Very few people are uncomfortable with World War II games like Call of Duty, in which you’re battling Nazis. Yet, plowing through legions stereotypical Germans of today would be in poor form. The latest Call of Duty title, World at War, experienced backlash from some gamers who were uncomfortable fighting Japanese nationals, realizing the difference between the Japanese Imperial Army and the Nazi regime was significant. Call of Juarez: Bound in Blood takes the same risks. The difference, of course, is that certain military factions throughout history have been considered inherently evil, but all conflicts are fought from a matter of perspective.

Jefferson notes: “…The Confederacy, as far as I am concerned, wanted to keep their cheap slave labor and the like. I can not stand the Confederate flag - I resist the urge to burn every last one that I see. To me, the flag represents hate - and offends me and many others to no end. And to play a game, where I don’t have a choice to be on the losing side - and one I detest - made me wonder how much research (developer) Ubisoft did for this game. It would have been a good thing to give gamers a choice - sure, be a Confederate soldier - or a Union soldier. Not giving gamers the option really soured the entire game for me. And shooting Union soldiers really just made me pause the game and walk away for a few minutes. As a minority, had the South won, I wouldn’t be in this position I am today. They were content to keep things the way they were - no need to free their slave labor, no need to give minorities the right to vote. It wasn’t until the 1960s - and the threat of military force - that the Old South buckled and let blacks vote - a hundred years after the end of the Civil War.”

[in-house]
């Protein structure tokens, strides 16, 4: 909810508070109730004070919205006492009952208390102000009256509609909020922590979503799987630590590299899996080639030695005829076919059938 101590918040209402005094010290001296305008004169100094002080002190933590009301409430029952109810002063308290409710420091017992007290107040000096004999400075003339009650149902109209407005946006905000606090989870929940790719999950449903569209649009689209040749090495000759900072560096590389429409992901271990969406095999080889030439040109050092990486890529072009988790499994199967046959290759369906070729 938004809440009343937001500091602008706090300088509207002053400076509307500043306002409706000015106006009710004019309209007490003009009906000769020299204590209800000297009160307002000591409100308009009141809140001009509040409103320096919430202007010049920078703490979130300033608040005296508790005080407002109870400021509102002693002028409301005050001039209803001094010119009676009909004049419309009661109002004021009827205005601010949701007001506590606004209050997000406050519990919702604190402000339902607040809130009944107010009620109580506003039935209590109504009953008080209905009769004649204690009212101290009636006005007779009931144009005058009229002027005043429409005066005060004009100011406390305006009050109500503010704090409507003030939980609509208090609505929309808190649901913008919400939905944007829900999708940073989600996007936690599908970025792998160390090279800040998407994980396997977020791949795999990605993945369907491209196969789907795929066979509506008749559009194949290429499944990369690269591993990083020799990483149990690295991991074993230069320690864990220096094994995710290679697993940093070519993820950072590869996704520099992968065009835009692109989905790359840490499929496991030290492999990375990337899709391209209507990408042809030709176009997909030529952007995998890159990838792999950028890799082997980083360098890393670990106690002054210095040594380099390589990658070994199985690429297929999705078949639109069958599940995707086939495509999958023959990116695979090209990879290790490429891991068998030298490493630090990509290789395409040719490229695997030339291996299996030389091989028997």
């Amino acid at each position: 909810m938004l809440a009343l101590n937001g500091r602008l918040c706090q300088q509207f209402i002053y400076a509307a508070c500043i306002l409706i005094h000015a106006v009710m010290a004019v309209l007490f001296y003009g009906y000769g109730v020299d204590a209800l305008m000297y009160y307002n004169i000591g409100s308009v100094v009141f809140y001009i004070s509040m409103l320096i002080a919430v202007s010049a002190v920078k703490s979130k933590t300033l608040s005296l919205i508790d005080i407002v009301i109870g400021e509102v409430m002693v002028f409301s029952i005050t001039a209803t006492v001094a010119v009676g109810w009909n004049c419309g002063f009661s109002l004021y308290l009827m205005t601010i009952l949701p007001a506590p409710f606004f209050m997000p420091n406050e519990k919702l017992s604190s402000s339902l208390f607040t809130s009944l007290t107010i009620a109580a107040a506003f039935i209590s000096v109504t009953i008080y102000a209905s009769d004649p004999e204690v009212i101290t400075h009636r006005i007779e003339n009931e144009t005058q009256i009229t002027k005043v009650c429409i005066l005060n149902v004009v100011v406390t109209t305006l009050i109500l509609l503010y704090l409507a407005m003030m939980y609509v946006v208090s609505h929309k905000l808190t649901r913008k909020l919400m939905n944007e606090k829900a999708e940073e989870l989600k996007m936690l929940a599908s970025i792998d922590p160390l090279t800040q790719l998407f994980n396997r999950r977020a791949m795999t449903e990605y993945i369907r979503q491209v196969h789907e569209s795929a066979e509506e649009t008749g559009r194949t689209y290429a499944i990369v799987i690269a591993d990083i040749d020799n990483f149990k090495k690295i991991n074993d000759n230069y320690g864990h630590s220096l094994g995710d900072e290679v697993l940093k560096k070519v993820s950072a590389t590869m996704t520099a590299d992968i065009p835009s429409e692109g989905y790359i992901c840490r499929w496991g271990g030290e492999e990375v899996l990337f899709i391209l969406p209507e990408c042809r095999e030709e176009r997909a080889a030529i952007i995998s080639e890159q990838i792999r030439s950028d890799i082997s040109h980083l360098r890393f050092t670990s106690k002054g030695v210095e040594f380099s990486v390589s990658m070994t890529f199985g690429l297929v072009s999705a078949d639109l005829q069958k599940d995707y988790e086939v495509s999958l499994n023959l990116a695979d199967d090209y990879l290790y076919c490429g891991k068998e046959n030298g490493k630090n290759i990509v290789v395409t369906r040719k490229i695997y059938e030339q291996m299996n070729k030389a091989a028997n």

In this case, Jefferson is understandably uncomfortable with having to embody a Confederate officer and being forced to eliminate the “good guys”. It’s a sentiment that I personally share, but I can understand the value of the protagonist’s background as a dramatic device. Nevertheless, Jefferson’s suggestion has merit to a certain point.

We reach a fork in the road here when it comes to videogaming - are we experiencing an interactive story, or are we to inhabit the character; think as they would think? I can watch a television show like “The Sopranos”, and appreciate the dramatic tension of running a criminal empire, but to be forced to think like a violent criminal can be somewhat distasteful. I’d like to think that attitude is healthy.

There are no easy answers here, as we may not fully understand the questions yet. Gamers and the gaming industry are still making this up as we go along, and as we all experience this new interactive entertainment in our own way, there are few wrong answers as well. Individual experiences are what drive this medium, and as such, a certain delicacy is required. But perhaps even more necessary is a thicker skin - of any color - because in the world of gaming, it appears that far more slights are perceived than intended.